Surprisingly, however, another member of the central committee, Katie Nash, has been quietly attempting to get the job for herself. Little is known about Ms. Nash as she lacks the experience or track record of even the 30ish Mr. Hough. What makes some cast Ms. Nash in the Dede Scozzafava role, however, is not her youth but her views on the issues. She is widely reported to be pro-choice and has on multiple occasions posted on her facebook wall comments which seem to show great sympathy for the gay marriage movement, even to the point of praising Equality Maryland for pushing Obama to do more. Without a record of achievement or public positions, these few public statements seem the only clues about what a Delegate Nash may do in the General Assembly.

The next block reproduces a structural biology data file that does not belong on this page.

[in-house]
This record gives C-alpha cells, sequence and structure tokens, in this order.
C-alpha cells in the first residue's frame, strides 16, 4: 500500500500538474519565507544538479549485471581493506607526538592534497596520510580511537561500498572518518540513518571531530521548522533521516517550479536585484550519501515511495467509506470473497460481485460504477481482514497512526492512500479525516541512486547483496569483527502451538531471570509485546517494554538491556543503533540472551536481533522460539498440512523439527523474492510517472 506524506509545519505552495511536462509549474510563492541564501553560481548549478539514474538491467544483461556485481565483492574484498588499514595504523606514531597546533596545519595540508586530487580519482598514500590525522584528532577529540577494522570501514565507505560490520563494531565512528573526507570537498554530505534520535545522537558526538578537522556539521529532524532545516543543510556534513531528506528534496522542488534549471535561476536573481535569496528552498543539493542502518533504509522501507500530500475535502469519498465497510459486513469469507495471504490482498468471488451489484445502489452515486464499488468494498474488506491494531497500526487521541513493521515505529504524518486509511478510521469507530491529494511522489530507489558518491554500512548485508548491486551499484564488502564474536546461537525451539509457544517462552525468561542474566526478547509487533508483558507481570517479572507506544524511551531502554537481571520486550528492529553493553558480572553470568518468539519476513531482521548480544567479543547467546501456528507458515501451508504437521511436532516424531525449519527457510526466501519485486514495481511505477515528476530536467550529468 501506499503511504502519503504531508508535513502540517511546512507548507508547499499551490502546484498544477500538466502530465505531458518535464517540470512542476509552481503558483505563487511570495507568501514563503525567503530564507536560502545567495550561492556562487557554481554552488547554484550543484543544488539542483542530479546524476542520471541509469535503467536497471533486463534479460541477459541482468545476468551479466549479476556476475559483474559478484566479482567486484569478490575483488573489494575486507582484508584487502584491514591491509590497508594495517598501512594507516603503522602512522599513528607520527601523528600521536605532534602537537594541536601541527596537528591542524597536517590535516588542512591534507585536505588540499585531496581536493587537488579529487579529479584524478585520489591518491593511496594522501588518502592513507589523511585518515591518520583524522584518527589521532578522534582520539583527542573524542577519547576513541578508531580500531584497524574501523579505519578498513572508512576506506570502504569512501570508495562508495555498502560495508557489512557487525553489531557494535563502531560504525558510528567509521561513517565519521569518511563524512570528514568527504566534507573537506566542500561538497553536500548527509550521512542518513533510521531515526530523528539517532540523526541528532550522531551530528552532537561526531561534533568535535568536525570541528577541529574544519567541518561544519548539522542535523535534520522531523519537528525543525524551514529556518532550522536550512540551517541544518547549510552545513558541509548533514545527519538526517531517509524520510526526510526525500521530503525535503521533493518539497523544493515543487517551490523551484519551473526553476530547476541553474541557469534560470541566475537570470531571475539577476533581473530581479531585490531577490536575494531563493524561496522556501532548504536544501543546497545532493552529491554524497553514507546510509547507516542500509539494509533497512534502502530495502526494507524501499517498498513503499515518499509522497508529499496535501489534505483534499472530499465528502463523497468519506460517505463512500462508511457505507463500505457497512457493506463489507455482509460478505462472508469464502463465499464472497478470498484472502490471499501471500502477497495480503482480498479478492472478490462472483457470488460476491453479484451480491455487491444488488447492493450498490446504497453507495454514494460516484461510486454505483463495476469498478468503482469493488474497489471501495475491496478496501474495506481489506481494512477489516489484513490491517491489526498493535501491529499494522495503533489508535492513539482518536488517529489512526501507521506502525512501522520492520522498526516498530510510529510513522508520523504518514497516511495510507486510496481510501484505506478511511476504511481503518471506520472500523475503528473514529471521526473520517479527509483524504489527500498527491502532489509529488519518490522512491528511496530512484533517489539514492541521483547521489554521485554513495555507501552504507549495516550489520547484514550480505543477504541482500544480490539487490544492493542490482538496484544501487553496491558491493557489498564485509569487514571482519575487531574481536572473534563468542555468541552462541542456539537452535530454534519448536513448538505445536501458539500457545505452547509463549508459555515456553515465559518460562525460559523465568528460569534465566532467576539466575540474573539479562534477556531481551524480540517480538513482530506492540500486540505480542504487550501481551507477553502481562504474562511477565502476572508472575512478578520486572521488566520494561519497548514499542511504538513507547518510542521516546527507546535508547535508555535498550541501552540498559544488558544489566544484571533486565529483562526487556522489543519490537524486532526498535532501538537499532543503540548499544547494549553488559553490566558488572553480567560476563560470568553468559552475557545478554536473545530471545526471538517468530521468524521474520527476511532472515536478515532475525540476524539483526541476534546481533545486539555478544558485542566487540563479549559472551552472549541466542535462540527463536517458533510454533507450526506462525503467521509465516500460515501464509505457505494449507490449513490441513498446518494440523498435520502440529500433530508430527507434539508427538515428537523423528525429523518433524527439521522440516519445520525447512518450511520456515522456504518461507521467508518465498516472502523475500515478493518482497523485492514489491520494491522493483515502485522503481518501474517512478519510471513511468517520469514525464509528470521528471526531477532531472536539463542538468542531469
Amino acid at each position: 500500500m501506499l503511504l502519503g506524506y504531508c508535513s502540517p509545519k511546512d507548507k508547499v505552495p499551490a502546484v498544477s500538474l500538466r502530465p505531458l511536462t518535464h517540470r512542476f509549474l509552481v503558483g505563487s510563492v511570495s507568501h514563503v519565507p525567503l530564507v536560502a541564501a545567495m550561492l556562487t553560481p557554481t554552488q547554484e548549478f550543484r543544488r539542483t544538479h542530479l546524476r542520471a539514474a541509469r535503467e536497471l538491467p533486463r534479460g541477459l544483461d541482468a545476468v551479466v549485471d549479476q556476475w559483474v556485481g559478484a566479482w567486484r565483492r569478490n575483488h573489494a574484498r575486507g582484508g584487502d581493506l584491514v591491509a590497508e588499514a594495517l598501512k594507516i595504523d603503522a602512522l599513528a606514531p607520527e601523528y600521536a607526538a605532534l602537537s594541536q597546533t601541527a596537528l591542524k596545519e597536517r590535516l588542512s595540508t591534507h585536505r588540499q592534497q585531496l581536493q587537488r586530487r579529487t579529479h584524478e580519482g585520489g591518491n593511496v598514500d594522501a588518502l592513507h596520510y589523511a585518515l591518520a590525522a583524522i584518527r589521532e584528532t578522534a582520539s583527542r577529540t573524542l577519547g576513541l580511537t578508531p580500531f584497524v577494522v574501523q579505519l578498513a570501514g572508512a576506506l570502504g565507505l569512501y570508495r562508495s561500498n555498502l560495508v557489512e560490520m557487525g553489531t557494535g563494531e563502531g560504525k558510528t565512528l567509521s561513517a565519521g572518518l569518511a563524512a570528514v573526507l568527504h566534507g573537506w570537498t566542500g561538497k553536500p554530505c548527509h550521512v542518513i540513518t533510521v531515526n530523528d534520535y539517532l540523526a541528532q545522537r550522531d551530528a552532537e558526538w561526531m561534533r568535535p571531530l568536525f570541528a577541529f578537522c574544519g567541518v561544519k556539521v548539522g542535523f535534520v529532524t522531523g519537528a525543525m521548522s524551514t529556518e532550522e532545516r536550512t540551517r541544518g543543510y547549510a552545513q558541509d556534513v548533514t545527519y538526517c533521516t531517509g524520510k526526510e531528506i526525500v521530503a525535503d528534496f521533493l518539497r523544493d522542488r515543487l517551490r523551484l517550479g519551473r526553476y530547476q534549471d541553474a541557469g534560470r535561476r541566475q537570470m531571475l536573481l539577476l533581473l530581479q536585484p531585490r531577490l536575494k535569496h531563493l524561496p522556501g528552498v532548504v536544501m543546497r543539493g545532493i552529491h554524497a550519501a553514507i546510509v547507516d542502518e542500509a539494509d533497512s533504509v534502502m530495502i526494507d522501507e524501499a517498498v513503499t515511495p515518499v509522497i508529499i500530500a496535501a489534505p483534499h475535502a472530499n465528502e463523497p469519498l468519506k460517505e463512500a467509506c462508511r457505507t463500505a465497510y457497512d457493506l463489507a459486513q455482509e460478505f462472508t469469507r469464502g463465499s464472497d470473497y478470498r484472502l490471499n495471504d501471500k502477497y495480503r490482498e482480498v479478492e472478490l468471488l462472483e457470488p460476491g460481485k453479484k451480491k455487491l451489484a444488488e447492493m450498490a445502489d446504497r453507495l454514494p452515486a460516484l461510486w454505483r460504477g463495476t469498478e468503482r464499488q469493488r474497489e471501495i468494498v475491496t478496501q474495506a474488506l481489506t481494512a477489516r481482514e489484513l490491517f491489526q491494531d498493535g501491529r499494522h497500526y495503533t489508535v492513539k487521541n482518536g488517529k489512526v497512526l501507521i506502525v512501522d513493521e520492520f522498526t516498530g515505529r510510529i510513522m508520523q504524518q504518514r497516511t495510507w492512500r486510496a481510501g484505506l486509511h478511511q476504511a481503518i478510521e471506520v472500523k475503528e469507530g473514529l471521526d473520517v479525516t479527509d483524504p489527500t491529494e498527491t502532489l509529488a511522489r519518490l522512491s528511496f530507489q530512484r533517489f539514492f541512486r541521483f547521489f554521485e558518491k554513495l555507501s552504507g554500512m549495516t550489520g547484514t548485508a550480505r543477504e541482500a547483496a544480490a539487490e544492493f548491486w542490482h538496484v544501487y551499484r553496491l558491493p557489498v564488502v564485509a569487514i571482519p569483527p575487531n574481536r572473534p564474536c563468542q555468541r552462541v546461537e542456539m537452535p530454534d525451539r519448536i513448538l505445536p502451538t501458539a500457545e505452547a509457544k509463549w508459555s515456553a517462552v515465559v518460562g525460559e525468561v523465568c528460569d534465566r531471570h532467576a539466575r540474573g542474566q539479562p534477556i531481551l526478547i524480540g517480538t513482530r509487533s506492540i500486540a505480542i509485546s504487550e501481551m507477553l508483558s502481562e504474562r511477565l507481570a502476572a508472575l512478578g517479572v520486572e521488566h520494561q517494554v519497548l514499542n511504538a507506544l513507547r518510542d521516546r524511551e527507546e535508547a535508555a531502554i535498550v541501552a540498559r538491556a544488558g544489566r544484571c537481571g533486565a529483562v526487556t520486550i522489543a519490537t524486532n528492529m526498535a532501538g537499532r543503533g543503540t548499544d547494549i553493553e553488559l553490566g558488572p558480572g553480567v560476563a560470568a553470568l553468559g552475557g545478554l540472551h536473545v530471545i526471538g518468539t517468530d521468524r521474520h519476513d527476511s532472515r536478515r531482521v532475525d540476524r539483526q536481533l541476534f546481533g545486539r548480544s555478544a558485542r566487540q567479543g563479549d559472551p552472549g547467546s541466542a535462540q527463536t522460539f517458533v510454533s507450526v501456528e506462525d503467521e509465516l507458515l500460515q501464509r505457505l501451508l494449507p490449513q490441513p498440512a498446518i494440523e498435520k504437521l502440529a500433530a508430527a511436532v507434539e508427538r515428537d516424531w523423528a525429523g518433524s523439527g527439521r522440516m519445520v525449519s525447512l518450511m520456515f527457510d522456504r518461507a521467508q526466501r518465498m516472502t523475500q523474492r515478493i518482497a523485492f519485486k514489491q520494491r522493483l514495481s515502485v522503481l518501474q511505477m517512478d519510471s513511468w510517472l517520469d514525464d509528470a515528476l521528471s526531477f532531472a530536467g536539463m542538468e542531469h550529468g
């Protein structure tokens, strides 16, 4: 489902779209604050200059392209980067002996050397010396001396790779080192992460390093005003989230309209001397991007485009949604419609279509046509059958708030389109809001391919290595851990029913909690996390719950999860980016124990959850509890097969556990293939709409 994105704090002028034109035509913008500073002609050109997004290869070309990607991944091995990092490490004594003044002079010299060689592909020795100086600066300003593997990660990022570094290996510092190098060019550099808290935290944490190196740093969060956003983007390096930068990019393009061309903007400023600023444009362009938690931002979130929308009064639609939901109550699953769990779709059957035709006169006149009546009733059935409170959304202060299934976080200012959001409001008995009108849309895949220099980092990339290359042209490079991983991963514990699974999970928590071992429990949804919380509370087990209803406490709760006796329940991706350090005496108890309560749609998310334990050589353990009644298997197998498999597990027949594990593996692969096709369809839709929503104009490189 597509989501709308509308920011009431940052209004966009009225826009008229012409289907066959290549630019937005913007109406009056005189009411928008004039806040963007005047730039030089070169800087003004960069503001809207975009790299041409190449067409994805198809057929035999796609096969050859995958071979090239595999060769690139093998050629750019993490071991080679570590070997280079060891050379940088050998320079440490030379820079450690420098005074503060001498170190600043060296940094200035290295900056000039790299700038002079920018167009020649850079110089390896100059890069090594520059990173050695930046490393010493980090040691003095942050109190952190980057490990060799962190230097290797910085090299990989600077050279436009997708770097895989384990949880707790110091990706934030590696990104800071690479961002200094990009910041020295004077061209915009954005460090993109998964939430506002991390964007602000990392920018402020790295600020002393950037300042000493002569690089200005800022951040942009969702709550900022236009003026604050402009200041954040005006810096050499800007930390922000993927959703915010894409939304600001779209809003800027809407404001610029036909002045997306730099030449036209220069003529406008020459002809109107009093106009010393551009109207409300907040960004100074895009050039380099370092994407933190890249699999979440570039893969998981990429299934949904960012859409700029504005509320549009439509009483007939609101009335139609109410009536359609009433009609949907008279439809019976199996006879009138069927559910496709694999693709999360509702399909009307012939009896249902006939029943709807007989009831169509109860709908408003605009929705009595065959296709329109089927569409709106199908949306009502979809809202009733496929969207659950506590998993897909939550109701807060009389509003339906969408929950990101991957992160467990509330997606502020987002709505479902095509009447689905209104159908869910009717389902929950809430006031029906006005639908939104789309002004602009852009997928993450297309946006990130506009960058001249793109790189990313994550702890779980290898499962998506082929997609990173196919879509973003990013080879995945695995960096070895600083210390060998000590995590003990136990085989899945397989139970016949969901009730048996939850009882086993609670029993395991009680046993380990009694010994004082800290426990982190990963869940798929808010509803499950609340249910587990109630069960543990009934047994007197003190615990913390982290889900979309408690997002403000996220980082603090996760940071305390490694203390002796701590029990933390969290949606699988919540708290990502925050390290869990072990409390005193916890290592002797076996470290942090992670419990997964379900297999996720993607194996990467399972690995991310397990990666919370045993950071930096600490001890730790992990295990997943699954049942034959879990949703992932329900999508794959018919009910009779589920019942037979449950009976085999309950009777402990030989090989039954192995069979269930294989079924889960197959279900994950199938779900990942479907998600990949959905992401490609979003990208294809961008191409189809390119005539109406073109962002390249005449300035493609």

Which begs the question, if the situation would arise, why would any central committee consider putting a political unknown into the House of Delegates? It would not be the first time that a central committee got it wrong on what is arguably their most important job (remember Senator Bobby Neall?).

For conservatives, Mike Hough is exactly the kind of candidate we say we want. He is talented and unwavering in his conservative beliefs. He has worked not just to get other Republicans but conservative Republicans elected. He has shown that he can withstand the crucible of Annapolis and remain true to his principles.

So why would any conservative Republican, let alone a member of a central committee, ever consider appointing someone else, especially someone with more red flags than a Chinese May Day parade?